Although reports of putative geographic clustering suggest a role for shared environmental exposures, careful investigations have generally failed to substantiate apparent clusters of SSc. On the other hand, well-documented epidemic outbreaks of SSc-like illnesses with acute onset and chronic course have been reported. One such illness, called the toxic oil syndrome, occurred in Spain and was linked to the ingestion of contaminated rapeseed cooking oils.9 In the United States, dietary supplements containing L-tryptophan were implicated in an explosive outbreak of the eosinophilia-myalgia syndrome (EMS) in 1989.10 The EMS epidemic subsided following the ban on L-tryptophan, but sporadic cases of EMS following ingestion of L-tryptophan and other food supplements continue to be reported. Although scleroderma-like skin fibrosis was a prominent manifestation of these apparently de novo toxicoepidemic syndromes, along with multisystem involvement, chronic course, and autoimmunity, the associated clinical, histopathologic, and laboratory features clearly differentiate them from SSc.11 The frequency of SSc appears to be increased among men with occupational exposure to silica dust. This was recently confirmed by a meta-analysis of 16 observational studies, with risk estimates as high as 15.12 Other exposures linked with SSc include polyvinyl chloride, toluene, xylene, trichloroethylene, and organic solvents. Additional reports alleged an association between SSc and environmental exposures to pesticides, hair dyes, and industrial fumes. Although exposure to cigarette smoke is known to increase the risk of multiple autoimmune diseases, there is no evidence to date implicating it as a risk factor for SSc.
Certain drugs have been implicated in SSc-like illnesses. The best studied is the anticancer drug bleomycin, which induces skin and lung fibrosis in the mouse (see later). Other potentially implicated drugs include pentazocine, the taxenes docetaxel and paclitaxel, and cocaine. The use of appetite suppressants has been linked to the development of pulmonary arterial hypertension (PAH). The occurrence of SSc in women following cosmetic breast augmentation with silicone implants raised significant concern regarding a possible causal association.13 Subsequent large-scale epidemiologic surveys and a meta-analysis, however, failed to confirm an increased risk of SSc or of other connective tissue diseases among women with silicone breast implants.14 Radiation treatment for malignant neoplasms has been linked with the onset of de novo SSc, as well as exacerbation of tissue fibrosis in patients with pre-existing SSc.15 Some of the environmental agents and drugs that have been linked with the development of SSc are listed in Table 83-2.
|Dietary Supplement/Appetite Suppressants|
Healthy women harbor immunologic stem cells of fetal origin that persist for many years following pregnancy, a condition called microchimerism. Some studies found that the number of circulating fetal cells is elevated in women with SSc compared with healthy women.16,17 Moreover, cells with a male chromosome, presumably from a prior pregnancy with a male fetus, have been detected in affected organs from women with SSc. It has been speculated that persistence of fetal cells in SSc may be linked to the development of the disease through a graft-versus-host response triggered by the fetal cells or through a maternal (auto)immune response against the fetal cells.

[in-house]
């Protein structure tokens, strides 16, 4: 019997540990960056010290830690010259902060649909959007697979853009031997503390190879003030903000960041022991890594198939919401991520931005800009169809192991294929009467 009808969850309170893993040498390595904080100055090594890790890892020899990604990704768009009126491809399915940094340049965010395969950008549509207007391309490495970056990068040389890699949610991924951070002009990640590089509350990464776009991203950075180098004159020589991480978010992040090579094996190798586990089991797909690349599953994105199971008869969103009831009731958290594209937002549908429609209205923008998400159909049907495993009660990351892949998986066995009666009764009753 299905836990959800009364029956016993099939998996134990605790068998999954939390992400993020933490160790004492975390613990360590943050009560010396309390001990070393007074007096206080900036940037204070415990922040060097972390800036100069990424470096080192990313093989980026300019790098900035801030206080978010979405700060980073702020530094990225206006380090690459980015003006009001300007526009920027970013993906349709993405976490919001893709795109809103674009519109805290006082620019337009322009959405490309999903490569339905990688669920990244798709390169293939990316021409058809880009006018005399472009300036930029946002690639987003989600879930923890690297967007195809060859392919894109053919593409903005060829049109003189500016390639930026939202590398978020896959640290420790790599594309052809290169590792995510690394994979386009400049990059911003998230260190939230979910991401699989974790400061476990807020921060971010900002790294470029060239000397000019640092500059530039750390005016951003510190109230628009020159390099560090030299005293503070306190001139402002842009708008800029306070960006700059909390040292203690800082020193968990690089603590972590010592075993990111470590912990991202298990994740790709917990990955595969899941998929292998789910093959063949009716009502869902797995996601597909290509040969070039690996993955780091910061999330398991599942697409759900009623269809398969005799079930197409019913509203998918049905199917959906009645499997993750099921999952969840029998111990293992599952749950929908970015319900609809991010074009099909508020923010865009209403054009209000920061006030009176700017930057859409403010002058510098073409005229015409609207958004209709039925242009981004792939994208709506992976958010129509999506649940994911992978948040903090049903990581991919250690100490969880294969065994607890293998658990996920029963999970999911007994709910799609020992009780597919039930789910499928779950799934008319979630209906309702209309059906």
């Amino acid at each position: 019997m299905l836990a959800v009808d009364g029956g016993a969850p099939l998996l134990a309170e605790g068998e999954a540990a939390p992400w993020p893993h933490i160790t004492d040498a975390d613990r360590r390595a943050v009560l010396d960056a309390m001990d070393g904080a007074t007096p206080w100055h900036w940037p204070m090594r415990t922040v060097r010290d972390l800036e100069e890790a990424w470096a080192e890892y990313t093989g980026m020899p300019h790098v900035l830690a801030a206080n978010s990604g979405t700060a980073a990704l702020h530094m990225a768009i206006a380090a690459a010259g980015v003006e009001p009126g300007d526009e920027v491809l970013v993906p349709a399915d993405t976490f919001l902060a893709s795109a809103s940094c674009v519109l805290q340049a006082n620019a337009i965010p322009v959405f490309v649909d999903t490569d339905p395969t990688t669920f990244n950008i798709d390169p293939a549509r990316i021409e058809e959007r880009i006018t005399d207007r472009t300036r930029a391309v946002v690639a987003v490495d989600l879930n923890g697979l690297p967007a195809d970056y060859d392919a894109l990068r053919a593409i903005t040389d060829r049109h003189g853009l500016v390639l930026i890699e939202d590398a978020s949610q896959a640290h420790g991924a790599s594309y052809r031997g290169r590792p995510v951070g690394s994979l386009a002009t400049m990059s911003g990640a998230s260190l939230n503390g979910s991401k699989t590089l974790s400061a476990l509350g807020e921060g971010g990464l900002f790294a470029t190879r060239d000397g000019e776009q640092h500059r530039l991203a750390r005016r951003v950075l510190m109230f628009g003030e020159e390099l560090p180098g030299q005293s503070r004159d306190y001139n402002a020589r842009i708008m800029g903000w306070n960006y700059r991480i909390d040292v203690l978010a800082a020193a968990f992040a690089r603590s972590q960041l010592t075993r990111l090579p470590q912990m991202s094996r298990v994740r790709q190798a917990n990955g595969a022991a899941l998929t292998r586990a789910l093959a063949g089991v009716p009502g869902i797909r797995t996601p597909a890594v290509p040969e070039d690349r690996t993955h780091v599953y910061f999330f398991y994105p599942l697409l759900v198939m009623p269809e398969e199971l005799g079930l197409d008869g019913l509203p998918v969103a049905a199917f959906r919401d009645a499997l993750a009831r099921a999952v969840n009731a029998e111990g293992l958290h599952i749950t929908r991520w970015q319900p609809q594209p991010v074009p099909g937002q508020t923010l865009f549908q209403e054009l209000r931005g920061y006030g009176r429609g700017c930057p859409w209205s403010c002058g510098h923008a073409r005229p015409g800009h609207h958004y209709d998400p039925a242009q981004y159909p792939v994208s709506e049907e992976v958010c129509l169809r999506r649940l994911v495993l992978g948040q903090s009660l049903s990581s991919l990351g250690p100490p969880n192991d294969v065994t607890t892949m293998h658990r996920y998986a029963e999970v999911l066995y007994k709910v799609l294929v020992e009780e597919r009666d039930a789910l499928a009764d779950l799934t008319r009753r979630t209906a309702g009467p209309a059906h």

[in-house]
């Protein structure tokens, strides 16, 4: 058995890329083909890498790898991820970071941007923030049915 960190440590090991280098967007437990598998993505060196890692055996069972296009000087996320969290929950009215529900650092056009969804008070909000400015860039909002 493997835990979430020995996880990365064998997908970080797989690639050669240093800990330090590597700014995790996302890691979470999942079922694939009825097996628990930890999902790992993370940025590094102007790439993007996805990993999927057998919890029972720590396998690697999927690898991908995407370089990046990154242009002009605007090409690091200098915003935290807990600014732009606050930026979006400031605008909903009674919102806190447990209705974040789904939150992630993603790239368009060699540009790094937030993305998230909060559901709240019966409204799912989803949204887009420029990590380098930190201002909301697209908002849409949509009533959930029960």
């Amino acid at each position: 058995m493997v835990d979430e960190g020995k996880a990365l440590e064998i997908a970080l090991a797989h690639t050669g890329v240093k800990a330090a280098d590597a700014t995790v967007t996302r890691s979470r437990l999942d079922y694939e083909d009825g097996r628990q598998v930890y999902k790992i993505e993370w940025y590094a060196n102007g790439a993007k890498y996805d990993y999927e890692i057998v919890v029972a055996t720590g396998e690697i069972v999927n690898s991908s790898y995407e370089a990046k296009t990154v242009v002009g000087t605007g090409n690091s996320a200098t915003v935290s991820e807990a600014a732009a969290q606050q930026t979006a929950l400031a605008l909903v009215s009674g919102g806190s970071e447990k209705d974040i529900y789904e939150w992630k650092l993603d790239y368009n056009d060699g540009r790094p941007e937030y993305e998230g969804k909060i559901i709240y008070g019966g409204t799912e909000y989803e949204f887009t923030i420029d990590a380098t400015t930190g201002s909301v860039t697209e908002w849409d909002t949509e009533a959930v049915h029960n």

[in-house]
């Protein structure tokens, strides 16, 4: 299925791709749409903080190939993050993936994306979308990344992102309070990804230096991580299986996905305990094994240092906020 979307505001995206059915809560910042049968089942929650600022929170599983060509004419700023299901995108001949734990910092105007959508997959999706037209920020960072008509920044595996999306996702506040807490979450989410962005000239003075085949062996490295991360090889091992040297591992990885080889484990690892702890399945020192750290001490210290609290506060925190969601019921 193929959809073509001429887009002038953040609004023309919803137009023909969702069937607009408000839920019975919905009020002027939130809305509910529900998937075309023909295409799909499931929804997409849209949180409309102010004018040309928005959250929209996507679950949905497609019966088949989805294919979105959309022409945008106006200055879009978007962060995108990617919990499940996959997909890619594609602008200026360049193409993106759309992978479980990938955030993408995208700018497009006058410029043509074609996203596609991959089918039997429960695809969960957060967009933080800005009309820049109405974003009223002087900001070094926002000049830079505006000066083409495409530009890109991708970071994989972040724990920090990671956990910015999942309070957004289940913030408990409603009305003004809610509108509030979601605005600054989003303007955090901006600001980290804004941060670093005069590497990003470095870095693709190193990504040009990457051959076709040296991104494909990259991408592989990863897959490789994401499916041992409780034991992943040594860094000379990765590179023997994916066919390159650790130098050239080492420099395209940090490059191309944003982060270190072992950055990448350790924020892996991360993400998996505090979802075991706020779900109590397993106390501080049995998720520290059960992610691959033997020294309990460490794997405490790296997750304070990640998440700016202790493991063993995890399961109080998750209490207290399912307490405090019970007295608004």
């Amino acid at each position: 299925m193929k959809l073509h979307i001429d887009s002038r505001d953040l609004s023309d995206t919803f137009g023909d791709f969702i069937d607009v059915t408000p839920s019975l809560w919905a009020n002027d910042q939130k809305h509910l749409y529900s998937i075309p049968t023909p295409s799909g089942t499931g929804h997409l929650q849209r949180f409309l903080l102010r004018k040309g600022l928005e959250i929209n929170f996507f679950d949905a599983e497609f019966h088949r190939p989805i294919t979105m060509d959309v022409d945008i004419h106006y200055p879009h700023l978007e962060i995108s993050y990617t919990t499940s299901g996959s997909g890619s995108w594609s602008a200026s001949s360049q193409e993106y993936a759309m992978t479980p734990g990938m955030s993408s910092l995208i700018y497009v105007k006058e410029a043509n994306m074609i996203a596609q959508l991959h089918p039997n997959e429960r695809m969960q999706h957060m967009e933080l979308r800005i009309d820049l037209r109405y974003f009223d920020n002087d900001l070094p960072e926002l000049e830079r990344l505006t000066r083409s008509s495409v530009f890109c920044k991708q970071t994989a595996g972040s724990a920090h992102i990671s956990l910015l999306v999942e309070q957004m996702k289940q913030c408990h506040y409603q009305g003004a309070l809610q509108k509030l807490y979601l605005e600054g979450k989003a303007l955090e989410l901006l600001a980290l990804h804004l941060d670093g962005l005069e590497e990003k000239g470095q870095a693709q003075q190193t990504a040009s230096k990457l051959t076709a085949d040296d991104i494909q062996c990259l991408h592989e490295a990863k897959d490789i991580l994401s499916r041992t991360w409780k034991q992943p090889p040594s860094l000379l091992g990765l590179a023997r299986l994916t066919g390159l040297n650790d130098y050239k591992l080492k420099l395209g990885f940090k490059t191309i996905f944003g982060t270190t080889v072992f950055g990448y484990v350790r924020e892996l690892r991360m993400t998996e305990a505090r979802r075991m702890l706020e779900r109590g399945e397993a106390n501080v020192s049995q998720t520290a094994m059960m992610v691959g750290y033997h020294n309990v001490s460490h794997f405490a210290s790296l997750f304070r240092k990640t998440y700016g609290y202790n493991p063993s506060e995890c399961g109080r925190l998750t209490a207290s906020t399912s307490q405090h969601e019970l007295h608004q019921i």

The pathologic hallmarks of SSc are a noninflammatory proliferative/obliterative vasculopathy affecting small arteries and arterioles in multiple vascular beds and interstitial and vascular fibrosis, most prominent in the skin, lungs, and heart.18 Inflammation is generally absent in long-standing SSc, but in early-stage disease inflammatory cell infiltrates in many organs may be prominent. In the skin, the infiltrates are located predominantly around blood vessels and in the reticular dermis and are composed primarily of CD4+ T lymphocytes and monocytes, whereas in the lungs, cellular infiltrates consist predominantly of CD8+ T lymphocytes.
Vascular injury and activation are the earliest and possibly primary events in SSc. Histopathologic evidence of vascular damage is present before fibrosis and can be detected in involved and uninvolved skin, indicating a generalized process.19 Raynaud phenomenon and other vascular manifestations typically precede other manifestations of SSc. Additional signs of vasculopathy include cutaneous telangiectasia; nailfold capillary changes (giant capillaries, hemorrhages, and avascular areas); PAH; digital tip pitting; gastric antral vascular ectasia (also called watermelon stomach); and scleroderma renal crisis. The most characteristic histopathologic finding in the small and medium-sized arteries is bland intimal proliferation (Figure 83-2). Intimal hypertrophy, a finding that SSc shares with chronic allograft arteriopathy, is thought to result from proliferation and migration of myointimal cells and local accumulation of collagen.20 The vascular basement membranes are thickened and reduplicated. These changes are most prominent in blood vessels of the heart, lungs, kidneys, and gastrointestinal tract. A systematic survey of SSc skin biopsies revealed a marked reduction in the number of capillaries (rarefaction) and loss of vascular endothelial cadherin, a molecule required for vascular tube formation.21 Remarkably, this study showed that clinical improvement following high-dose immunosuppressive therapy was accompanied by capillary regeneration in the skin.